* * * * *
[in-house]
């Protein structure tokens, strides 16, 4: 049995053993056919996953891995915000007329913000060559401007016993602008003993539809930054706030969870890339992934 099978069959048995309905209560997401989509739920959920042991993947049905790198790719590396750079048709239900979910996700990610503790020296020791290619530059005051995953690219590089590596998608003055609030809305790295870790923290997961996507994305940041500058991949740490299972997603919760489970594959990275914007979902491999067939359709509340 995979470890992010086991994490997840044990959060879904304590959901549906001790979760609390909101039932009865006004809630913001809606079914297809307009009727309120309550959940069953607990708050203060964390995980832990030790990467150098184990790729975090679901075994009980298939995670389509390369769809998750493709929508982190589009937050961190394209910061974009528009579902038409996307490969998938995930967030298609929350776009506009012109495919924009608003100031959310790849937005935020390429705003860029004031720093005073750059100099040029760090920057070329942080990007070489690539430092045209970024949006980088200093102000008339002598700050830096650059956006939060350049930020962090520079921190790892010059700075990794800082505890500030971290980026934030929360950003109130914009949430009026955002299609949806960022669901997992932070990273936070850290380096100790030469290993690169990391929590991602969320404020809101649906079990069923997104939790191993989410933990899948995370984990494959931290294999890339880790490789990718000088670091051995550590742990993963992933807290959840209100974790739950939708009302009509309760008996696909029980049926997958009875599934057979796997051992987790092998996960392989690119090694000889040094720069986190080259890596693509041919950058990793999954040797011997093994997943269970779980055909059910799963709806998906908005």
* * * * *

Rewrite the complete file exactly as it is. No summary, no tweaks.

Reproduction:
[in-house]
């Protein structure tokens, strides 16, 4: 049995053993056919996953891995915000007329913000060559401007016993602008003993539809930054706030969870890339992934 099978069959048995309905209560997401989509739920959920042991993947049905790198790719590396750079048709239900979910996700990610503790020296020791290619530059005051995953690219590089590596998608003055609030809305790295870790923290997961996507994305940041500058991949740490299972997603919760489970594959990275914007979902491999067939359709509340 995979470890992010086991994490997840044990959060879904304590959901549906001790979760609390909101039932009865006004809630913001809606079914297809307009009727309120309550959940069953607990708050203060964390995980832990030790990467150098184990790729975090679901075994009980298939995670389509390369769809998750493709929508982190589009937050961190394209910061974009528009579902038409996307490969998938995930967030298609929350776009506009012109495919924009608003100031959310790849937005935020390429705003860029004031720093005073750059100099040029760090920057070329942080990007070489690539430092045209970024949006980088200093102000008339002598700050830096650059956006939060350049930020962090520079921190790892010059700075990794800082505890500030971290980026934030929360950003109130914009949430009026955002299609949806960022669901997992932070990273936070850290380096100790030469290993690169990391929590991602969320404020809101649906079990069923997104939790191993989410933990899948995370984990494959931290294999890339880790490789990718000088670091051995550590742990993963992933807290959840209100974790739950939708009302009509309760008996696909029980049926997958009875599934057979796997051992987790092998996960392989690119090694000889040094720069986190080259890596693509041919950058990793999954040797011997093994997943269970779980055909059910799963709806998906908005």